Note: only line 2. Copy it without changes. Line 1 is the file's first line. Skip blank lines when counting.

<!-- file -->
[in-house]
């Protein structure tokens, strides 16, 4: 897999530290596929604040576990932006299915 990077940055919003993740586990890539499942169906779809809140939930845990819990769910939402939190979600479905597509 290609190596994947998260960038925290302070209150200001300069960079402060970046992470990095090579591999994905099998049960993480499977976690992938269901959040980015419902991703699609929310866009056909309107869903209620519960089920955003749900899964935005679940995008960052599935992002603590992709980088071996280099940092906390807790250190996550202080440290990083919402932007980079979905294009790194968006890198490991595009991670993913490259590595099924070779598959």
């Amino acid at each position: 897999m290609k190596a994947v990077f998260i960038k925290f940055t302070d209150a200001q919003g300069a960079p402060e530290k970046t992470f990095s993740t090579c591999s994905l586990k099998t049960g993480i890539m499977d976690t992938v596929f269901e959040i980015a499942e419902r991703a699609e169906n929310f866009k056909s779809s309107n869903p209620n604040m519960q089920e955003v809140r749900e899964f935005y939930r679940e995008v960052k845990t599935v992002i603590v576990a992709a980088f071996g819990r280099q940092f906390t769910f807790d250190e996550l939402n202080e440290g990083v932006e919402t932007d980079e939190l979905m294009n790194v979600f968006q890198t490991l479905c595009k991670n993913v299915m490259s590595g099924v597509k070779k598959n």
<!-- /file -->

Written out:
């Protein structure tokens, strides 16, 4: 897999530290596929604040576990932006299915 990077940055919003993740586990890539499942169906779809809140939930845990819990769910939402939190979600479905597509 290609190596994947998260960038925290302070209150200001300069960079402060970046992470990095090579591999994905099998049960993480499977976690992938269901959040980015419902991703699609929310866009056909309107869903209620519960089920955003749900899964935005679940995008960052599935992002603590992709980088071996280099940092906390807790250190996550202080440290990083919402932007980079979905294009790194968006890198490991595009991670993913490259590595099924070779598959």